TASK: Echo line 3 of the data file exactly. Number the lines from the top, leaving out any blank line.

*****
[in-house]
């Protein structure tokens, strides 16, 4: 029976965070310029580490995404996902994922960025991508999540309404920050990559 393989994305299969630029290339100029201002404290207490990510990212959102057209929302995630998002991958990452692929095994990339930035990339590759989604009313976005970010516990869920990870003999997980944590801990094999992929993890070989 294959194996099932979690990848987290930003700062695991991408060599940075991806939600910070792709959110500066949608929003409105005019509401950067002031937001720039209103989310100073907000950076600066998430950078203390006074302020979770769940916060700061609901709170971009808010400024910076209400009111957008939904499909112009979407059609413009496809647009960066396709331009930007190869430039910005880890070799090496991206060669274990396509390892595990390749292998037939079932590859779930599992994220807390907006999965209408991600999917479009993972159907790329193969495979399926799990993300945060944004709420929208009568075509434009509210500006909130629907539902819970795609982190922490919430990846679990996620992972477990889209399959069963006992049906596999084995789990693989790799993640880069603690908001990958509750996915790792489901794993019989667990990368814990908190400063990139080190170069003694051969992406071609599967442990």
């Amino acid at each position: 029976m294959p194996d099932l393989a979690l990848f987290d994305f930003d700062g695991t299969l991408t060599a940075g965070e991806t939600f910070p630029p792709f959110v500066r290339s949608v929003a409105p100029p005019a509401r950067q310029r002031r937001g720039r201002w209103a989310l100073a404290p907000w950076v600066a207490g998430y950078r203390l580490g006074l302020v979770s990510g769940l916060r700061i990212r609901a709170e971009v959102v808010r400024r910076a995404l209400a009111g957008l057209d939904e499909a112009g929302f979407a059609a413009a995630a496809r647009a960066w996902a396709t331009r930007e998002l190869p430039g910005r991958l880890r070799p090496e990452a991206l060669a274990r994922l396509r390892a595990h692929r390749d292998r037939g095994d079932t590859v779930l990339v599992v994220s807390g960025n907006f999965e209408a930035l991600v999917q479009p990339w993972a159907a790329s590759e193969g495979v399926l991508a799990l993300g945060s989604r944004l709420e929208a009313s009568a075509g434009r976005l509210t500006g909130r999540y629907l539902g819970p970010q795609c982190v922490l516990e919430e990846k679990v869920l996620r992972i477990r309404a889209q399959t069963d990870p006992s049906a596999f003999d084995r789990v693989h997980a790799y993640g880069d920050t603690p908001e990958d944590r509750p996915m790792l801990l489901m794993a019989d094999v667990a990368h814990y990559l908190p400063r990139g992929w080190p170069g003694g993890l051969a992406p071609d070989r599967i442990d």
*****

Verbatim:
């Amino acid at each position: 029976m294959p194996d099932l393989a979690l990848f987290d994305f930003d700062g695991t299969l991408t060599a940075g965070e991806t939600f910070p630029p792709f959110v500066r290339s949608v929003a409105p100029p005019a509401r950067q310029r002031r937001g720039r201002w209103a989310l100073a404290p907000w950076v600066a207490g998430y950078r203390l580490g006074l302020v979770s990510g769940l916060r700061i990212r609901a709170e971009v959102v808010r400024r910076a995404l209400a009111g957008l057209d939904e499909a112009g929302f979407a059609a413009a995630a496809r647009a960066w996902a396709t331009r930007e998002l190869p430039g910005r991958l880890r070799p090496e990452a991206l060669a274990r994922l396509r390892a595990h692929r390749d292998r037939g095994d079932t590859v779930l990339v599992v994220s807390g960025n907006f999965e209408a930035l991600v999917q479009p990339w993972a159907a790329s590759e193969g495979v399926l991508a799990l993300g945060s989604r944004l709420e929208a009313s009568a075509g434009r976005l509210t500006g909130r999540y629907l539902g819970p970010q795609c982190v922490l516990e919430e990846k679990v869920l996620r992972i477990r309404a889209q399959t069963d990870p006992s049906a596999f003999d084995r789990v693989h997980a790799y993640g880069d920050t603690p908001e990958d944590r509750p996915m790792l801990l489901m794993a019989d094999v667990a990368h814990y990559l908190p400063r990139g992929w080190p170069g003694g993890l051969a992406p071609d070989r599967i442990d």